Private services will be held Wednesday, December 20th, 2017, in the recycling bin at my local electronics recycling company. Friends and family welcome.

Of my friend, I can only say this. Of all the souls I have encountered in my travels, his was the most ... human.
— James T. Kirk

KRACK WPA2 Wi-fi Exploit

You may well have heard of the security exploit that was discovered in the WPA2 key implementation that is widely used in all Wi-Fi network installations/devices, commonly referred to as the ‘KRACK’ exploit.

This does affect Wi-Fi networks, computers that use Wi-Fi connections, including laptops/desktop/smart phones/tablets, etc.

Information about the exploit can be found here (this is a technical document):

It should be pointed out in this document that it stresses that the weakness/exploit is in the WPA key management itself, (i.e. the software implementation), not in the encryption standards that are used to encrypt data for Wi-Fi connections, or the products that use Wi-Fi for data transmission.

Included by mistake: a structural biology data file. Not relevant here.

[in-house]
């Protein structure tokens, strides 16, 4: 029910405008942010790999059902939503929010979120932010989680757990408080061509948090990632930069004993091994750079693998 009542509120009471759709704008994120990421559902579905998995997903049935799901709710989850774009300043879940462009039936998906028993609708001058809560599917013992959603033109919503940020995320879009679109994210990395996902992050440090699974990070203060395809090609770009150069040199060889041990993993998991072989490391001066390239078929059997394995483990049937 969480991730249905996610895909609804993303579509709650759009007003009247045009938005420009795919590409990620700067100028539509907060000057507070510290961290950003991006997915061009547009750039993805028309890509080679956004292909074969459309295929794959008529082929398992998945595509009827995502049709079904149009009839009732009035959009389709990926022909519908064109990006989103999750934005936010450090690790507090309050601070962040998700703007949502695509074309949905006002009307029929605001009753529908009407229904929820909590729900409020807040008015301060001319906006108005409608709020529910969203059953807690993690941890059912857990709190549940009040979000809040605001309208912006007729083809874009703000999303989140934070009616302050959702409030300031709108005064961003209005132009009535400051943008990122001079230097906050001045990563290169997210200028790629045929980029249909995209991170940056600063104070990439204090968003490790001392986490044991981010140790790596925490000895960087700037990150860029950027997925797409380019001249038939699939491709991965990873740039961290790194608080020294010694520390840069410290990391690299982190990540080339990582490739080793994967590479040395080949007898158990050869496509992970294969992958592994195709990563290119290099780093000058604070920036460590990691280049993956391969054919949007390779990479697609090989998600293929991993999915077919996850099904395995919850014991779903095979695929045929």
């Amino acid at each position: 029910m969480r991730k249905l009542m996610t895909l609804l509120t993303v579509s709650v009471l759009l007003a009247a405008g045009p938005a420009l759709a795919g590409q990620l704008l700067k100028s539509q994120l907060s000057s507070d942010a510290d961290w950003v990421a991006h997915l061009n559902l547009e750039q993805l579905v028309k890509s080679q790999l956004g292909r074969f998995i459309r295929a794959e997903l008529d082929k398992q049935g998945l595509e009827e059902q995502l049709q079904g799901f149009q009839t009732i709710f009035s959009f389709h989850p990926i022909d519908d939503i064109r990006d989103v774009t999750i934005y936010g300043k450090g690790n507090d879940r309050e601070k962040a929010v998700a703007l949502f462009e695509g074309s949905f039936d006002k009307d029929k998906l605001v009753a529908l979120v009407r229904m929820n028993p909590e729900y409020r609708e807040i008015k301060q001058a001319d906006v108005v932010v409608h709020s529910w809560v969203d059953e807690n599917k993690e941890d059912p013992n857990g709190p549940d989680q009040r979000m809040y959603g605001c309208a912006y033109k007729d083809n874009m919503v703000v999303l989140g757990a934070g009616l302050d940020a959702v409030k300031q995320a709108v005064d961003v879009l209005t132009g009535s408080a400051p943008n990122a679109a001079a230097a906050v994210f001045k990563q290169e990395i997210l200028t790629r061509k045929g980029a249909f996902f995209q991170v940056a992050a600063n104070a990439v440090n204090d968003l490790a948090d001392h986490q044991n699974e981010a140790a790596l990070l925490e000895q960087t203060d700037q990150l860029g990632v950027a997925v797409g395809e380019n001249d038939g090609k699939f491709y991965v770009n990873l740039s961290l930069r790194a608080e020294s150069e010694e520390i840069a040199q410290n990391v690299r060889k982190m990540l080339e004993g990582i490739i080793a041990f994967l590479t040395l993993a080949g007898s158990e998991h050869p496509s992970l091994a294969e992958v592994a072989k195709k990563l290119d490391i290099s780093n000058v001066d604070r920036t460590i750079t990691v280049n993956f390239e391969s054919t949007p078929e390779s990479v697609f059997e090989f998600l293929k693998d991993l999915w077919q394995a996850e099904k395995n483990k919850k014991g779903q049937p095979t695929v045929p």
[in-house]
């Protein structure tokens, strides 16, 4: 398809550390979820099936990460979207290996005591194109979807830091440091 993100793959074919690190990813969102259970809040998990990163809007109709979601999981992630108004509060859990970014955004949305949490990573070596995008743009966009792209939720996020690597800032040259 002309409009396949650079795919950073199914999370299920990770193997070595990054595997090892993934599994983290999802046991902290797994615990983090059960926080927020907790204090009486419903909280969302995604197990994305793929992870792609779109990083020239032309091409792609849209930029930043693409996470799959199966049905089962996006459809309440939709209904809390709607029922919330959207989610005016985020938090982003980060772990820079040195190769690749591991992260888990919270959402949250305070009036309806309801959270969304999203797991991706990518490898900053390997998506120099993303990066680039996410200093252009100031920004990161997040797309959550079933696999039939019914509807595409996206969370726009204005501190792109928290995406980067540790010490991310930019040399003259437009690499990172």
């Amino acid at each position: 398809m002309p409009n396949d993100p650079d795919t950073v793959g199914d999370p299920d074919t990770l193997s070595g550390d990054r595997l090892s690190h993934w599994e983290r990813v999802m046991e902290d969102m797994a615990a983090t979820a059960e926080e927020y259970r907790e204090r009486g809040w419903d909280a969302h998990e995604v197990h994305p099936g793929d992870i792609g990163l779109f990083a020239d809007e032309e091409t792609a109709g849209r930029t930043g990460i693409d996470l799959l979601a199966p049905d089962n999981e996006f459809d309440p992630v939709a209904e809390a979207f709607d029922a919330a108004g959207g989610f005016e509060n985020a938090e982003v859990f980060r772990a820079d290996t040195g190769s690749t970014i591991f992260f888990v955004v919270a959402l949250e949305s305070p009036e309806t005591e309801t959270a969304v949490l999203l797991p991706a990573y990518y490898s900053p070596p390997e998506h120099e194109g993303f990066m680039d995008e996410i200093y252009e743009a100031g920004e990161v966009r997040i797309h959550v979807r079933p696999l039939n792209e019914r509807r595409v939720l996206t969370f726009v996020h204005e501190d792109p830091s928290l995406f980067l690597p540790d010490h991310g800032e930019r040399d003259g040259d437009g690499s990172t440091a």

For clients of FlightPath IT, we want to assure you that we have taken steps to apply a security upgrade to your Wi-Fi networking hardware that we manage at your organization, to protect your Wi-Fi communications from this exploit. We are also working to insure that any workstations or other devices that we manage for your organization will be updated with security patches from the vendor of the operating systems (Windows/Mac OS X, etc.)

To date, there are no reported exploits of this weakness in the WPA protocol key handling, but we are working proactively to insure that there is no risk in your organization.